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In China, ‘History Is a Religion’

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China Power

In China, ‘History Is a Religion’

The Diplomat speaks with Zheng Wang about the role of history in Chinese politics, including foreign policy.

In China, ‘History Is a Religion’
Credit: Mao Zedong mausoleum image via Shutterstock

With tensions between China and Japan continuing to fester, The Diplomat turns to regular contributor Dr. Zheng Wang to better understand how history shapes politics in China. Wang is the author of the book Never Forget National Humiliation: Historical Memory in Chinese Politics and Foreign Relations, in which he argues that “Chinese people’s historical consciousness and the complex of myth and trauma are the dominant ideas in China’s public rhetoric.”

With the publication of the Japanese version of the book, what do you want to say to Japanese readers, especially given the background of rising tensions between China and Japan?

As I present in this book, historical memory is the most useful key to unlocking the inner mystery of the Chinese, as it is the prime raw material for constructing China’s national identity. As we all know, many problems between China and Japan are deeply rooted in history. Thus, I think it is extremely important for the people of both countries to be aware of other side’s perceptions and understandings of history. As long as both sides remain ignorant of the other country’s perspective and the reasons behind it, finding a solution will remain impossible. I hope this book can help Japanese readers better understand the Chinese historical consciousness.

I know many Japanese readers are familiar with Chinese nationalism. Due to the media coverage, people are also aware about China’s “patriotic education.” However, Chinese nationalism is a very complicated social phenomenon that cannot be explained simply through education or government manipulation. In fact, oversimplification has been a major reason for many misunderstandings between the Chinese and the Japanese. When people have difficulty understanding others, the tendency is to use oversimplified notions, concepts or generalizations when thinking about the other side. This book does not simply use historical grievances to explain why the Chinese are unhappy with Japan; that is far too simple a usage of the rich knowledge that can come from an understanding of historical memory.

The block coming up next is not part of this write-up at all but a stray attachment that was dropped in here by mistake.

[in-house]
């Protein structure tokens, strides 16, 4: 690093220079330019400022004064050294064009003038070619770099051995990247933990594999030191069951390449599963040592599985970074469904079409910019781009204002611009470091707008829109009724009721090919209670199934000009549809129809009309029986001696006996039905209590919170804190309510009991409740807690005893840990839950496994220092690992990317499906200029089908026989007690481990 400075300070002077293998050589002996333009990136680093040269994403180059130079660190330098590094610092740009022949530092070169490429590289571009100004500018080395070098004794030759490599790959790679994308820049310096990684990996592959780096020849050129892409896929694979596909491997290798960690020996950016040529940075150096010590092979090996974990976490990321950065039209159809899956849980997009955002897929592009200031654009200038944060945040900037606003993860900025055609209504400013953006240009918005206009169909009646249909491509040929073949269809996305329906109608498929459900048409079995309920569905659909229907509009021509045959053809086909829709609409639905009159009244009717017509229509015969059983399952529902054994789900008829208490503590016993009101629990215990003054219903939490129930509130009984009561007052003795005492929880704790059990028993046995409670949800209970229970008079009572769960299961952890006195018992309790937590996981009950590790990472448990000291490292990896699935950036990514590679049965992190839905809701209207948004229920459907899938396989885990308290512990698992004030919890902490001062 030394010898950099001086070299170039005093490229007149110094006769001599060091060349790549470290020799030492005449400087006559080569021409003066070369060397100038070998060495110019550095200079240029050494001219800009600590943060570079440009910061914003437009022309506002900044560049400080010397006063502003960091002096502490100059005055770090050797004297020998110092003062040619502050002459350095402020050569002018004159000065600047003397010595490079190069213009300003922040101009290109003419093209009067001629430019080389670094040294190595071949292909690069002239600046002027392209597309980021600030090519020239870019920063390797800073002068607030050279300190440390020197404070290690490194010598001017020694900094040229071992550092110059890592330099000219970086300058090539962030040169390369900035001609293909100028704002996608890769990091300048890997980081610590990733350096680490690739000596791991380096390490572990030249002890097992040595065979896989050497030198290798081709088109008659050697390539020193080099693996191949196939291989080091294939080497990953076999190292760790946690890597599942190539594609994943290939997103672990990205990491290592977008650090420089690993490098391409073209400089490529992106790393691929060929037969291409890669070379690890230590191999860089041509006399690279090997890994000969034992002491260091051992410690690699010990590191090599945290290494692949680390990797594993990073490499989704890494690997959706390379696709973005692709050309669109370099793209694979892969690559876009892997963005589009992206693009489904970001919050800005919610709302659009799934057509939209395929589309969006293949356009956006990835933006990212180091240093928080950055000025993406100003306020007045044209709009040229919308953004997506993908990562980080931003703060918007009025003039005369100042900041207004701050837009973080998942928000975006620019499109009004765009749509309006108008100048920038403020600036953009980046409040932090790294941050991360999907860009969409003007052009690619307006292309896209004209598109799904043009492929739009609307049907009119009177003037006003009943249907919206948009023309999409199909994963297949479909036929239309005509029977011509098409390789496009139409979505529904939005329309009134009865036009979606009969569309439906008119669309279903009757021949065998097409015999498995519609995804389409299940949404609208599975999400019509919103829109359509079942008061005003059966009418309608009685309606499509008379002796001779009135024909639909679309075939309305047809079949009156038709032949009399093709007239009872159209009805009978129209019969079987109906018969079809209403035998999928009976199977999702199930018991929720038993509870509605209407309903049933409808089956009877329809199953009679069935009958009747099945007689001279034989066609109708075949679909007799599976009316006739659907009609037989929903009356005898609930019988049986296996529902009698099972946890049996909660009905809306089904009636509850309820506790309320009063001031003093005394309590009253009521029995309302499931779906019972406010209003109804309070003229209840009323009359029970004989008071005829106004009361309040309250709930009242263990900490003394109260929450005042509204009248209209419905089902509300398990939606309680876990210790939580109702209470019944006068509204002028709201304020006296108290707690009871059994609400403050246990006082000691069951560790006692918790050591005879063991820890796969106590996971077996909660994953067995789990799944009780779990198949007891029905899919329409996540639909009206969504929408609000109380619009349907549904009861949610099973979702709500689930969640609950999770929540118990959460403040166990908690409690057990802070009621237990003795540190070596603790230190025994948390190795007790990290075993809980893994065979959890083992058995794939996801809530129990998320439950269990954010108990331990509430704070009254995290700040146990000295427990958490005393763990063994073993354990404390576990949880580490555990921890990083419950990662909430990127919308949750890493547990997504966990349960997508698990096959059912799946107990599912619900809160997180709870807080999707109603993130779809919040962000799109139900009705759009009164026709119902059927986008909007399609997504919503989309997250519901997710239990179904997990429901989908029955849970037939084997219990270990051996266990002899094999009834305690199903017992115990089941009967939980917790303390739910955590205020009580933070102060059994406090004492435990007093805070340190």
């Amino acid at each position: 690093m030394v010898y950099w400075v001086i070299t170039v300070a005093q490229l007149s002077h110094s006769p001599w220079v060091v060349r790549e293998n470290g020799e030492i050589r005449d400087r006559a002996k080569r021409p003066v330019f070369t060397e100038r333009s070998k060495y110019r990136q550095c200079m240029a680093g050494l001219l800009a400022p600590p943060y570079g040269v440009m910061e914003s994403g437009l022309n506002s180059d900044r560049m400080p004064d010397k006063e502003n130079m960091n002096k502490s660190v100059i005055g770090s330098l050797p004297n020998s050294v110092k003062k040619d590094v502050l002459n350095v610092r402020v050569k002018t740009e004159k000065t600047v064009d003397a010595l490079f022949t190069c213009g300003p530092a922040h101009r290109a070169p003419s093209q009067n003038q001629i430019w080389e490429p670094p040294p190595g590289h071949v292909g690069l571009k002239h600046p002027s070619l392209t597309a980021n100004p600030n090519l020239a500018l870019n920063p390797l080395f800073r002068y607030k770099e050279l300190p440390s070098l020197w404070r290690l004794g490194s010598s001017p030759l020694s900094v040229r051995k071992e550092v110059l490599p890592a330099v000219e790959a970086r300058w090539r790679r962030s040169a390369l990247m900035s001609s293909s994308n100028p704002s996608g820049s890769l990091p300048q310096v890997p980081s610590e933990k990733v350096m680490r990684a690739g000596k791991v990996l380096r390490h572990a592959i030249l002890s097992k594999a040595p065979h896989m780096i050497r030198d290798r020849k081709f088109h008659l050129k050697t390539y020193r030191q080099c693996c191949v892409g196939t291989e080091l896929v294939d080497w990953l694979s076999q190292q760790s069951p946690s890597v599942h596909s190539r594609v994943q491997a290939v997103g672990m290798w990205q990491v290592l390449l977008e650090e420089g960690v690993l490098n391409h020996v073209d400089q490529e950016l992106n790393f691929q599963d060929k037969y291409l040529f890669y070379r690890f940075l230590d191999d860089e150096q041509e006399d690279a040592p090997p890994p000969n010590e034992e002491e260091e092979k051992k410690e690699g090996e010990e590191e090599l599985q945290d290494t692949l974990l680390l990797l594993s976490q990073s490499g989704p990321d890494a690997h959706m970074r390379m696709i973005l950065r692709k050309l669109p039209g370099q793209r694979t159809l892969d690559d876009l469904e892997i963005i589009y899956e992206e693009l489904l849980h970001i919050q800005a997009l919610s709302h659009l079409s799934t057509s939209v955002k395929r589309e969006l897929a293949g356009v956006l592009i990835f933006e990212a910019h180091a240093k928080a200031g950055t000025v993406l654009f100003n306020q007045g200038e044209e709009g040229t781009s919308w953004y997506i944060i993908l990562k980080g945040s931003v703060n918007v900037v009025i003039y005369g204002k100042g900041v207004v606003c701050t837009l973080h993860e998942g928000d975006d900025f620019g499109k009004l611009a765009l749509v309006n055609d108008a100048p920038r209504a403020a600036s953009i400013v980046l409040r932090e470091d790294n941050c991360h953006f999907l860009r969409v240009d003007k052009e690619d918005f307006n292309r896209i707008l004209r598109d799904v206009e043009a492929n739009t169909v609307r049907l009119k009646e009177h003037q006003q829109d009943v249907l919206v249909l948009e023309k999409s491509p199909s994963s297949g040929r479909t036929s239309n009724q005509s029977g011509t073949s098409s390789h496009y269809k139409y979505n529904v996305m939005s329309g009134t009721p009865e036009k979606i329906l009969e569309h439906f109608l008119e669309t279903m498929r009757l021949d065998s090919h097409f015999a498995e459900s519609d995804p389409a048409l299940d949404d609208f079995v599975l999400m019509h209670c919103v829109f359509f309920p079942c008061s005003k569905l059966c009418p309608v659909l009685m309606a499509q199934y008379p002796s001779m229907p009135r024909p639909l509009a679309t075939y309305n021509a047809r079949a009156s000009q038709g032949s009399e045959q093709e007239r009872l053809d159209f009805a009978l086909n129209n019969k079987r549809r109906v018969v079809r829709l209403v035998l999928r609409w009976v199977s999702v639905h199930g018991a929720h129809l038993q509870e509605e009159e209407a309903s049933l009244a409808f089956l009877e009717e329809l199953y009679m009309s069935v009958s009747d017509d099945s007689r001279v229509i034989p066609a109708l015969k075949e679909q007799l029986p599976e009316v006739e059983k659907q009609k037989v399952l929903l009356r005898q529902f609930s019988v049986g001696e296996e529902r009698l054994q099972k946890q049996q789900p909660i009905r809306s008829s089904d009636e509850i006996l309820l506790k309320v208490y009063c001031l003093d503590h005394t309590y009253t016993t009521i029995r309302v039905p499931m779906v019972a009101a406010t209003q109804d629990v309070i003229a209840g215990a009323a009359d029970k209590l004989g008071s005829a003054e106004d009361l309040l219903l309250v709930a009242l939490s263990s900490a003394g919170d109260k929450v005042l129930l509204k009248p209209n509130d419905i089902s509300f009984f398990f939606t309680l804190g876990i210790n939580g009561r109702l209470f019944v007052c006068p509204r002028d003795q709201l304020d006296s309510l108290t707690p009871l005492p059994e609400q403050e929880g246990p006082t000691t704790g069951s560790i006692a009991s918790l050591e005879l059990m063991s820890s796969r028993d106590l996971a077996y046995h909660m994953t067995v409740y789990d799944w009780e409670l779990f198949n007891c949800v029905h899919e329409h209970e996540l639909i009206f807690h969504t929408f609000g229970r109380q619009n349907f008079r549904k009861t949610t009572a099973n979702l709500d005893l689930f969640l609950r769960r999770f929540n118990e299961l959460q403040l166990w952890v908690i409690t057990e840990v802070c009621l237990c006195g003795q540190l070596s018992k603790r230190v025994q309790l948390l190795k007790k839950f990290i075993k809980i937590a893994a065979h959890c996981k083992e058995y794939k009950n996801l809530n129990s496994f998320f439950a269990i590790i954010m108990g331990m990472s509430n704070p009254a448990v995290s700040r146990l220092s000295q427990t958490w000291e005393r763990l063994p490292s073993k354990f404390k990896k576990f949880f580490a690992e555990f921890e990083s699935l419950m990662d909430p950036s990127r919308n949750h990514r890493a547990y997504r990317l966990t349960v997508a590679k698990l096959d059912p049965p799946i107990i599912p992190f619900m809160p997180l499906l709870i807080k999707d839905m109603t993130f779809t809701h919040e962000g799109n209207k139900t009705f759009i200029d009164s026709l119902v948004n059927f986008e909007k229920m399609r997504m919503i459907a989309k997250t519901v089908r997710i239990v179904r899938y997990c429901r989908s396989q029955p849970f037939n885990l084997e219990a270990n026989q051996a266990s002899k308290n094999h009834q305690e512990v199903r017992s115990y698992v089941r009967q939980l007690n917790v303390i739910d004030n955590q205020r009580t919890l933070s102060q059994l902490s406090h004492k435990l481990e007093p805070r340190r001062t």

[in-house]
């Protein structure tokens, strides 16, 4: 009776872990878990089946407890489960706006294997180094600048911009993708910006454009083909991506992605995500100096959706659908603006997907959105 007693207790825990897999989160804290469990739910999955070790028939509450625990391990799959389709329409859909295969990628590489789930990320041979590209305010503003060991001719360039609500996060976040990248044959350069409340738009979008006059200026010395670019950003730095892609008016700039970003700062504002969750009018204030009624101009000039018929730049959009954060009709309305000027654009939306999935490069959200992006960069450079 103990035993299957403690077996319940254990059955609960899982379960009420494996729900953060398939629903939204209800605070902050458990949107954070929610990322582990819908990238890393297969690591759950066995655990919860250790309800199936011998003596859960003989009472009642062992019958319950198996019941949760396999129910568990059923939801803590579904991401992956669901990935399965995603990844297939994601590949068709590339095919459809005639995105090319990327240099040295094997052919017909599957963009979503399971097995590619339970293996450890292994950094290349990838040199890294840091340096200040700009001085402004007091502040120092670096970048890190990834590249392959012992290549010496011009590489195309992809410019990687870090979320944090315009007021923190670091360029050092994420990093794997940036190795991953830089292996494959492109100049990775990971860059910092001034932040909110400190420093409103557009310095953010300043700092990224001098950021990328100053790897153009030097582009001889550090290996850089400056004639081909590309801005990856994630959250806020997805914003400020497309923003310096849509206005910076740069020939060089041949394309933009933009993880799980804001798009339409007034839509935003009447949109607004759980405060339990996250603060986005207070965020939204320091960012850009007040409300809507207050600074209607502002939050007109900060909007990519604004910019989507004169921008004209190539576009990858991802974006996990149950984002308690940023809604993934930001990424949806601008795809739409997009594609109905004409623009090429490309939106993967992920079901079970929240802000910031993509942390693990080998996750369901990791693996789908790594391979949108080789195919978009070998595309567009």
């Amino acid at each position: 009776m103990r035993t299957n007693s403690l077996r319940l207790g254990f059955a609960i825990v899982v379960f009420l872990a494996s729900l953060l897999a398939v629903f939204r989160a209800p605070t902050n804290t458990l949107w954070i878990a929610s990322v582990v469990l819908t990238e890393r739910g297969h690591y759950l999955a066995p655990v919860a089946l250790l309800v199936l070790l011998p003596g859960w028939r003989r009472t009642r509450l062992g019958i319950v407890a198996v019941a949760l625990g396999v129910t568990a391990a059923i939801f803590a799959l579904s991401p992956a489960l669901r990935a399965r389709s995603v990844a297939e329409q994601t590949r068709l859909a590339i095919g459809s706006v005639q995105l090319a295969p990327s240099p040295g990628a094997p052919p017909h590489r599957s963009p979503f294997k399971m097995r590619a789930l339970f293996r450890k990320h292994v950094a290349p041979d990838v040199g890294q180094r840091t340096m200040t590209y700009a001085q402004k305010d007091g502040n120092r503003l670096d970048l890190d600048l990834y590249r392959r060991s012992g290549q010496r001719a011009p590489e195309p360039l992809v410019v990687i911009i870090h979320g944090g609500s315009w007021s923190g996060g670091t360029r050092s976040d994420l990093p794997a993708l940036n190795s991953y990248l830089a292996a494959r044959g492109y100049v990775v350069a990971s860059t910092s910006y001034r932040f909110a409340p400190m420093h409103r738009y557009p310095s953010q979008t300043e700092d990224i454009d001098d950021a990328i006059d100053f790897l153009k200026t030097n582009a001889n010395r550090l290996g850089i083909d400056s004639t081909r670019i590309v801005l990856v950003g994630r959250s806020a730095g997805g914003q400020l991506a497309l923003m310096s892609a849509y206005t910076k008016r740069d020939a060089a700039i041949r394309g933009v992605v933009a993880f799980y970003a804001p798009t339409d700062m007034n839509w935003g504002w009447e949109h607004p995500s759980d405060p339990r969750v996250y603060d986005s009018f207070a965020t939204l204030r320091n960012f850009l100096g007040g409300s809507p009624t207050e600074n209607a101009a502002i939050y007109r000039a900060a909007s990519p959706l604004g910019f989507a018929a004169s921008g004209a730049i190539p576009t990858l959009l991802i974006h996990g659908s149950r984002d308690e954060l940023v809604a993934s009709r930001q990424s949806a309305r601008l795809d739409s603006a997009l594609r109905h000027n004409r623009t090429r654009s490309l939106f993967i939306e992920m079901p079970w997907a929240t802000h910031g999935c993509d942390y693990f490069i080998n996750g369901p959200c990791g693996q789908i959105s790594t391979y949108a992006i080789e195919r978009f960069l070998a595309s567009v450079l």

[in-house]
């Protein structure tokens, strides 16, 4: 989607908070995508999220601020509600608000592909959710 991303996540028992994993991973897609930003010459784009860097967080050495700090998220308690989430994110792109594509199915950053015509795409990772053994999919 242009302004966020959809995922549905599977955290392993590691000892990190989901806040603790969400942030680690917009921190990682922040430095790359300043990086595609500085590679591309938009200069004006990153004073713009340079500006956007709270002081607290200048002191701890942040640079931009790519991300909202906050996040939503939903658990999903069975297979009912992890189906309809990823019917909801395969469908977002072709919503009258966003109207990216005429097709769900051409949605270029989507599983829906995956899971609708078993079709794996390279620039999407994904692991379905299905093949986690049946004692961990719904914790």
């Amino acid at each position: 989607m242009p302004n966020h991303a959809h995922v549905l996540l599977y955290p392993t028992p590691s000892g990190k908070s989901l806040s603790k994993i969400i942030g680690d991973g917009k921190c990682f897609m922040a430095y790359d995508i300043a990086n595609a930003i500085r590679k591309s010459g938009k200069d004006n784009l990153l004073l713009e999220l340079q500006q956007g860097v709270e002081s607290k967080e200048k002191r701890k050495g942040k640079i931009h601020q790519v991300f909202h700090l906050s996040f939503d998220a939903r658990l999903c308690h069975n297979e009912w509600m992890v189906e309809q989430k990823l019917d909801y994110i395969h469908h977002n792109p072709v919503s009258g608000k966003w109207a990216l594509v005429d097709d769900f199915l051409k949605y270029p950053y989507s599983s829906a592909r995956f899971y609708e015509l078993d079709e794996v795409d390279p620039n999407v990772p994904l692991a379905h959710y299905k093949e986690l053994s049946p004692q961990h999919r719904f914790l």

Therefore I would advise Japanese readers to read this book as whole rather than only focus on patriotic education or history education in China. Patriotic education without a doubt is government propaganda, but the contentions of history education are not fiction. While the full picture of history may not be presented, the violence and war crimes were real and affected millions of Chinese families. I really hope this book can help readers of both countries reflect upon this part of history, particularly how to teach this violent and dark history to the younger generations in both China and Japan.

I noticed that in Japan some people in Japan zero-in on China’s patriotic education to explain China’s nationalism and resentment towards Japan, diminishing Japan’s responsibility in the matter. This kind of interpretation is wrong and dangerous because it will not help reconciliation between the two countries. It will also make Japan lose an opportunity to reflect on its own approach to history and history education. Conflict is always mutual. Without reflection of one’s own behavior and responsibility, it will not help the realization of conflict resolution and reconciliation. I hope this book can draw people’s attention to the importance of history education and historical narrative in China-Japan relations. Without addressing this deep source and tough obstacle, it might be impossible for the two countries to find a path to sustainable coexistence.

In your book, you say that “History is a religion to the Chinese.” How should we understand this phrase? Why do you think history education is important?

I used this quote in this book to emphasize the special power historical memory has over the Chinese people. Hu Ping, a Chinese writer, once wrote: “For Chinese people, history is our religion… We don’t have a supernatural standard of right and wrong, good and bad, so we view History as the ultimate Judge.” Hu made the point in his article that the majority of those in China do not practice any religion, so the influence of religion over Chinese is not as big as for some other countries, and history (including history narrative and education) has played some role as a religion in China.

It is true that the Chinese have a strong historical consciousness, and are very proud of their country, believing the Chinese civilization is the oldest continuous civilization in the world with its recorded history extending in an unbroken chain over five thousand years. The Chinese are also a group of people who regularly look backward, using the past to define the present and future. For example, President Xi Jinping’s Chinese Dream is his vision for the future of China, but it is also deeply connected with China’s experience of “the century of national humiliation” and based on the idea of so-called “rejuvenation of the Chinese nation.” In my book, I also mention that historical memory is like China’s “national deep culture” and “national ideas” — “the collective beliefs of societies and organizations about how to act.” National ideas are difficult to change, as they become ingrained in public rhetoric and bureaucratic procedures that make them resilient, like all traditions that are institutionally entrenched. These ideas often unconsciously but profoundly influence people’s perceptions and actions.